Monthly Archives: April 2017

DAIRY PRODUCTS SIMPLIFIED

For years a lot of plastic packaging in our household came from a range of dairy products. In addition to the staples of milk, cheese and butter there were pots of yoghurts, crème fraiche, soured cream, double cream, cream cheese, dips, goats milk products, individually wrapped cheeses for school lunches, spreadable Lurpak and margarine. There was a vague sense of a lot of packaging and things going past their best-by-date, unnoticed, but I’m not sure it ever fully surfaced into my consciousness as ‘wasteful’. My focus was on catering for everyone’s tastes and preferences and having everything available, all of the time. It all sounds a bit mad to me now.

I now put the emphasis on non-plastic packaging and local availability and that’s it. Milk is delivered by the milk man and cheese bought straight from a local cheesemaker – less variety but, boy, is it delicious! The only butter I buy is Waitrose essential butter wrapped in paper. It is kept in the fridge and portioned into a lovely Cornish butter dish on the counter which keeps the butter just the right side of soft for easy spreading on toast and sandwiches.

I have discovered clotted cream in glass jars which now covers all bases as far as cream is concerned. If needed, I can thin it down and it lasts for absolute ages in the fridge. Look out for it in farm shops (and Stroud farmer’s market).

One of the most useful finds has been Payon Breton’s Luxury Creamy Cheese from Waitrose which comes in a little cardboard pot sealed with foil and is delicious as a spread, making into dips and for cooking. For a perfect light pasta carbonara fry some bacon and mushrooms, combine a mixture of Breton creamy cheese with a beaten egg, a handful of grated cheddar and a ladleful of the water from the pasta. Drain the pasta, stir in the cheese & bacon mixture. The quickest dinner ever (unless you’re making pasta from scratch, that is).

CHEESE STRAIGHT FROM THE CHEESEMAKER

This week I went to a friendly local artisan cheesemaker, Godsells at Church Farm in Leonard Stanley and bought the most delicious cheddar and double Gloucester, cut straight from huge wheels wrapped in cloth. The cheese is produced at a small facility on the farm, surrounded by cowsheds, hay barns, the village and fields beyond. I could actually see the very cows who provided the milk for the cheese. From the porch I could also see the workers in their white coats, hairnets and white clogs, chatting while they worked. I found out that the milk we have delivered every week at home comes from the same herd of cows. Thursday is delivery day and if you come to the farm in the morning, you can buy cheese before it is cut and packaged in shrink wrap. I bought enough to last for 3 weeks or so, wrapped in cheese paper and charged at wholesale prices.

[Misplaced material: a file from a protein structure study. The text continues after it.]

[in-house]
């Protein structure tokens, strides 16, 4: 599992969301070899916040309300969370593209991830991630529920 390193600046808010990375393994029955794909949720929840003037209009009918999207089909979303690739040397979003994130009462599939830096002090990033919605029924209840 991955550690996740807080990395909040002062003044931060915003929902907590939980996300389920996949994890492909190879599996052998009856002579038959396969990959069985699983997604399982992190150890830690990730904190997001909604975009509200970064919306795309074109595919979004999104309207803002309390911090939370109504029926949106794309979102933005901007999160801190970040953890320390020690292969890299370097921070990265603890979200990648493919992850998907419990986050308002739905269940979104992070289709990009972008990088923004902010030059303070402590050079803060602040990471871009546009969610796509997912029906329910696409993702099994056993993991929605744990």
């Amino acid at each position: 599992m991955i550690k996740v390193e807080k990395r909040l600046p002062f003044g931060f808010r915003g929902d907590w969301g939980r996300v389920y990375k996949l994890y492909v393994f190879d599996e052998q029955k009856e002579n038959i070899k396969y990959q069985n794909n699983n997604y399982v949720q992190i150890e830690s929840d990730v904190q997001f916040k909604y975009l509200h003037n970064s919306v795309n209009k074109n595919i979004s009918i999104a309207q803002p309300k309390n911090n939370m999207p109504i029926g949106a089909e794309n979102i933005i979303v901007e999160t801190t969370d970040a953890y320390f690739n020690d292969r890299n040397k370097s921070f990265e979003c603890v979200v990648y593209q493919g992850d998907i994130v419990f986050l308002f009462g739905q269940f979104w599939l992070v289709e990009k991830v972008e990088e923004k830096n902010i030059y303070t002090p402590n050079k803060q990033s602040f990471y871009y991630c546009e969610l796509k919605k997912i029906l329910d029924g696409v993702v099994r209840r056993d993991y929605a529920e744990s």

As I stored away the cheese in the veggie drawer of my fridge I couldn’t help feeling pretty smug knowing that the supply chain for this cheese included milk from a local farm, exactly five food miles and not much else. There are at least three local cheesemakers in this area of the Cotswolds alone and today I found out about a brand new dairy scheme, providing unpasteurised milk in our town – and I never knew any of this until recently. All it took was for me to become interested to find out.

FAITH IN NATURE BEAUTY PRODUCTS

For some time now we have been using soap bars to replace a never-ending supply of plastic bottles of shampoo, conditioner, shower gel, bubble bath, shaving foam and so on. The soap bars we use are natural and handmade but you do end up with a lot of them and have to remember which ones to use for which purpose. I have found an interesting alternative, but bear with me on this one because it does involve a single bottle made from bioplastic (sugarcane).

Shiny Goodness, a small health food shop in nearby Nailsworth has a refill station for Faith in Nature beauty products. There is a whole row of natural products to choose from and all that shop owner Gail asks is that you bring an empty Faith in Nature bottle for refilling. For this purpose I have bought a single bottle (*gasp*) of Lavender and Geranium shampoo and decanted it into a blue glass bottle at home. I will use the Faith in Nature bottle to get shower gel, conditioner or maybe even liquid hand soap next time I’m in town. I am already collecting pretty vintage glass bottles to put these lovely products in.

Faith in Nature is a multi-award winning, UK based company that has been making natural beauty and cleaning products for 40 years. All their products are made in the UK, using only plant-based ingredients that are locally sourced wherever possible. The catch is that Faith in Nature use bioplastic (made from sugarcane instead of petroleum) as well as recycled plastic rPET bottles (no BPA though). But with refill stations there is no need to keep buying single-use plastic bottles and in my book this makes it a good alternative.

Faith in Nature:
https://www.faithinnature.co.uk/

About sugarcane bioplastics:
http://sugarcane.org/sugarcane-products/bioplastics

What you won’t find in Faith in Nature products:

  • No Genetically Modified ingredients
  • No synthetic colouring or fragrances
  • No SLES, SLS or Parabens
  • No artificial preservatives
  • No BPA plastic (they use rPET bottles wherever possible)
  • No Methylisothiazolinone (MI)
  • No animal tested products. No animal ingredients. No ingredients tested on animals (with a cut off date in accordance with BUAV (Cruelty Free International) requirements of 1988, and for their Household Cleaning range, a cut off date of 2003). All products are Vegetarian, and most are Vegan